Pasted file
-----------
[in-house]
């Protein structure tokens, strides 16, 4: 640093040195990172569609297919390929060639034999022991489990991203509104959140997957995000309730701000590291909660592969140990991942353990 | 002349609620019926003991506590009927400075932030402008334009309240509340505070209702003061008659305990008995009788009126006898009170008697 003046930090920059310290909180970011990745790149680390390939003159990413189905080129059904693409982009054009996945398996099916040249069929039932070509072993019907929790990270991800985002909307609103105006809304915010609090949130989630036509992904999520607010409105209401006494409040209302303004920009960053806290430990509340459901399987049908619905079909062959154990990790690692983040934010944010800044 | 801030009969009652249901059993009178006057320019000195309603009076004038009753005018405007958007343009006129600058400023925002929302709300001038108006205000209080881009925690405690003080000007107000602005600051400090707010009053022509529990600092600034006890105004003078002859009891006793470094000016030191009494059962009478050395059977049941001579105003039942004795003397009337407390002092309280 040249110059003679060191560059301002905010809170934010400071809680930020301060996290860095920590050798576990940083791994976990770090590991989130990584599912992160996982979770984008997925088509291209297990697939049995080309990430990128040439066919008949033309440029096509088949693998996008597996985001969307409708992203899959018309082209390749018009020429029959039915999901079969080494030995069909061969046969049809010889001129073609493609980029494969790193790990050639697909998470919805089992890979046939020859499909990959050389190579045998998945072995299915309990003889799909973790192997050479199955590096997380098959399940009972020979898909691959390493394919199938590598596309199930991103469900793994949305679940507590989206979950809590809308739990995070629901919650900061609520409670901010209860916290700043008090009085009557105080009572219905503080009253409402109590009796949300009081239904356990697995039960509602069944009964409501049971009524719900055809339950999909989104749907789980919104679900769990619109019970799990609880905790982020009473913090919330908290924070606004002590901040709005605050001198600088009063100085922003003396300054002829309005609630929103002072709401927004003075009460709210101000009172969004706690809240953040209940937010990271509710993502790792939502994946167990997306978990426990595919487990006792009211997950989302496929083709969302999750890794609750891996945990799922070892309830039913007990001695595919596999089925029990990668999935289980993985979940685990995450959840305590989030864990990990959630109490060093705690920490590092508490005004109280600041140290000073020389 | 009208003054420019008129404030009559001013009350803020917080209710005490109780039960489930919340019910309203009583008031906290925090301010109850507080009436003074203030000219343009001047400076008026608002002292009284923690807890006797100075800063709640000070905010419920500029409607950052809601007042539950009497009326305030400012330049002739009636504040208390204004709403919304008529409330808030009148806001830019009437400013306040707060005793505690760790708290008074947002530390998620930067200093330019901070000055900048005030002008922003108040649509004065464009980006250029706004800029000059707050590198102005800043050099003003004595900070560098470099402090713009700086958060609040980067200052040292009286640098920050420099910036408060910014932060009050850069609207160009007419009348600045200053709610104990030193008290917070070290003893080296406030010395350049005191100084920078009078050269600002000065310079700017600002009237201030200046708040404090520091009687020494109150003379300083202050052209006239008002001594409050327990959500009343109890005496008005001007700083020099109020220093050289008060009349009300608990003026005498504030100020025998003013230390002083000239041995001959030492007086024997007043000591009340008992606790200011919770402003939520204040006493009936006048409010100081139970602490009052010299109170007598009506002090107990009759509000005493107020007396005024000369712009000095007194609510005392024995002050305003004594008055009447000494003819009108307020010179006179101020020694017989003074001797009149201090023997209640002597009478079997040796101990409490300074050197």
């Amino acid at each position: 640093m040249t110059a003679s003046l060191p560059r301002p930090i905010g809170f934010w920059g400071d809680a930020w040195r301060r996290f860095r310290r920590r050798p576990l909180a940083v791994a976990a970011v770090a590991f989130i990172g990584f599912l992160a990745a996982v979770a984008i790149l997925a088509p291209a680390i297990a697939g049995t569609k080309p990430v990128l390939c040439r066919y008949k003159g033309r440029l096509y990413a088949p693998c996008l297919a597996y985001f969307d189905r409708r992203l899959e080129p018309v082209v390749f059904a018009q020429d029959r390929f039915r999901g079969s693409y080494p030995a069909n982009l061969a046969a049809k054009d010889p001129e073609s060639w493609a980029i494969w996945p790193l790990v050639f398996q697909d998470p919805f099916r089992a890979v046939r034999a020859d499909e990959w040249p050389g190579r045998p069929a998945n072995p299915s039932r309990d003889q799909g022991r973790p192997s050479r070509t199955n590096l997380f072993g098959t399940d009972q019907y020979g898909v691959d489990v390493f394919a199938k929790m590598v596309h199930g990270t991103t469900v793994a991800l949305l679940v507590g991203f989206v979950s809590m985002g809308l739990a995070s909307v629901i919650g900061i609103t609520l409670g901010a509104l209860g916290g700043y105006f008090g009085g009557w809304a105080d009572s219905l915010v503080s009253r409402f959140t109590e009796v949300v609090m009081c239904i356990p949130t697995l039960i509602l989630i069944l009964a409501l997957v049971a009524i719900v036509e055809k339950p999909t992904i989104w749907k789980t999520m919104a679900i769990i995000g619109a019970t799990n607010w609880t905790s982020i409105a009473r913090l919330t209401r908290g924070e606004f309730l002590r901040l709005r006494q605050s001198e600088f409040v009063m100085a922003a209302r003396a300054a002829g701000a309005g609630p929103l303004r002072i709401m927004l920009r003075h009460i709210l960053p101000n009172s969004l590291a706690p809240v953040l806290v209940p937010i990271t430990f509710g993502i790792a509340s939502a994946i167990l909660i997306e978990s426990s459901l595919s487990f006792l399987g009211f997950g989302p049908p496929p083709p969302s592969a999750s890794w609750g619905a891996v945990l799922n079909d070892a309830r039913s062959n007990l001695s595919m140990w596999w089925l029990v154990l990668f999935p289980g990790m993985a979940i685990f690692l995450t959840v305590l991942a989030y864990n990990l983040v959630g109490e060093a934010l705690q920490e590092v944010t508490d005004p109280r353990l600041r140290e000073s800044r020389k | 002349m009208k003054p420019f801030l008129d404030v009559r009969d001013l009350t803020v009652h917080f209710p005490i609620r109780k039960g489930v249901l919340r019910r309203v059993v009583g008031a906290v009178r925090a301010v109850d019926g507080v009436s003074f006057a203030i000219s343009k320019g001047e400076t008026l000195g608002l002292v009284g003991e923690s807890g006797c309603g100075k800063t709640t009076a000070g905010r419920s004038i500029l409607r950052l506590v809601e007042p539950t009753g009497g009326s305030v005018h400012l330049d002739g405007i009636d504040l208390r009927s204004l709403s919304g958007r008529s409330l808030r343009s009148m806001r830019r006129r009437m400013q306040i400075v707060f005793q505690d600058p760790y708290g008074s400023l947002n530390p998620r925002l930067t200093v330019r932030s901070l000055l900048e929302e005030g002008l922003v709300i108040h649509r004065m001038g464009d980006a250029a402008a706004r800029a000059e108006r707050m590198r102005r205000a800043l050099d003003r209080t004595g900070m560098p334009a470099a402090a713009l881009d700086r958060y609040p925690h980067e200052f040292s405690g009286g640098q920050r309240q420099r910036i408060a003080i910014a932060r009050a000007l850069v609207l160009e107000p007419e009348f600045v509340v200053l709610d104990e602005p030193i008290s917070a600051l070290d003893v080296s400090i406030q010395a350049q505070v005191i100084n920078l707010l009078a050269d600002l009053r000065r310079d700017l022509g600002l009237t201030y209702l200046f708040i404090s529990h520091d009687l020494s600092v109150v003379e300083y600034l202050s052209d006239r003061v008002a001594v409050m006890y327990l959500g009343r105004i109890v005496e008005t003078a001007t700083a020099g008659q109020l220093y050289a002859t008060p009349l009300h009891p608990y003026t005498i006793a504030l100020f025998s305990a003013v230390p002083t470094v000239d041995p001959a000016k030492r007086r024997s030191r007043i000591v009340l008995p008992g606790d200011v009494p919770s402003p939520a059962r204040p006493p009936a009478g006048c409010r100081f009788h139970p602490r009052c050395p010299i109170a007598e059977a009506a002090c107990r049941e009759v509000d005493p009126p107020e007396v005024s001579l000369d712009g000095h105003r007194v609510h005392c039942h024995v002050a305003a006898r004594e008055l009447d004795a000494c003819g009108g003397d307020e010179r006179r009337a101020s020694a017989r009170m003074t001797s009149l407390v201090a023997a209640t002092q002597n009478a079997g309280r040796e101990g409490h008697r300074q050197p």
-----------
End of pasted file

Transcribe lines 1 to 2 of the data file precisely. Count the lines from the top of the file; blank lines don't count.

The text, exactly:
[in-house]
């Protein structure tokens, strides 16, 4: 640093040195990172569609297919390929060639034999022991489990991203509104959140997957995000309730701000590291909660592969140990991942353990 | 002349609620019926003991506590009927400075932030402008334009309240509340505070209702003061008659305990008995009788009126006898009170008697 003046930090920059310290909180970011990745790149680390390939003159990413189905080129059904693409982009054009996945398996099916040249069929039932070509072993019907929790990270991800985002909307609103105006809304915010609090949130989630036509992904999520607010409105209401006494409040209302303004920009960053806290430990509340459901399987049908619905079909062959154990990790690692983040934010944010800044 | 801030009969009652249901059993009178006057320019000195309603009076004038009753005018405007958007343009006129600058400023925002929302709300001038108006205000209080881009925690405690003080000007107000602005600051400090707010009053022509529990600092600034006890105004003078002859009891006793470094000016030191009494059962009478050395059977049941001579105003039942004795003397009337407390002092309280 040249110059003679060191560059301002905010809170934010400071809680930020301060996290860095920590050798576990940083791994976990770090590991989130990584599912992160996982979770984008997925088509291209297990697939049995080309990430990128040439066919008949033309440029096509088949693998996008597996985001969307409708992203899959018309082209390749018009020429029959039915999901079969080494030995069909061969046969049809010889001129073609493609980029494969790193790990050639697909998470919805089992890979046939020859499909990959050389190579045998998945072995299915309990003889799909973790192997050479199955590096997380098959399940009972020979898909691959390493394919199938590598596309199930991103469900793994949305679940507590989206979950809590809308739990995070629901919650900061609520409670901010209860916290700043008090009085009557105080009572219905503080009253409402109590009796949300009081239904356990697995039960509602069944009964409501049971009524719900055809339950999909989104749907789980919104679900769990619109019970799990609880905790982020009473913090919330908290924070606004002590901040709005605050001198600088009063100085922003003396300054002829309005609630929103002072709401927004003075009460709210101000009172969004706690809240953040209940937010990271509710993502790792939502994946167990997306978990426990595919487990006792009211997950989302496929083709969302999750890794609750891996945990799922070892309830039913007990001695595919596999089925029990990668999935289980993985979940685990995450959840305590989030864990990990959630109490060093705690920490590092508490005004109280600041140290000073020389 | 009208003054420019008129404030009559001013009350803020917080209710005490109780039960489930919340019910309203009583008031906290925090301010109850507080009436003074203030000219343009001047400076008026608002002292009284923690807890006797100075800063709640000070905010419920500029409607950052809601007042539950009497009326305030400012330049002739009636504040208390204004709403919304008529409330808030009148806001830019009437400013306040707060005793505690760790708290008074947002530390998620930067200093330019901070000055900048005030002008922003108040649509004065464009980006250029706004800029000059707050590198102005800043050099003003004595900070560098470099402090713009700086958060609040980067200052040292009286640098920050420099910036408060910014932060009050850069609207160009007419009348600045200053709610104990030193008290917070070290003893080296406030010395350049005191100084920078009078050269600002000065310079700017600002009237201030200046708040404090520091009687020494109150003379300083202050052209006239008002001594409050327990959500009343109890005496008005001007700083020099109020220093050289008060009349009300608990003026005498504030100020025998003013230390002083000239041995001959030492007086024997007043000591009340008992606790200011919770402003939520204040006493009936006048409010100081139970602490009052010299109170007598009506002090107990009759509000005493107020007396005024000369712009000095007194609510005392024995002050305003004594008055009447000494003819009108307020010179006179101020020694017989003074001797009149201090023997209640002597009478079997040796101990409490300074050197």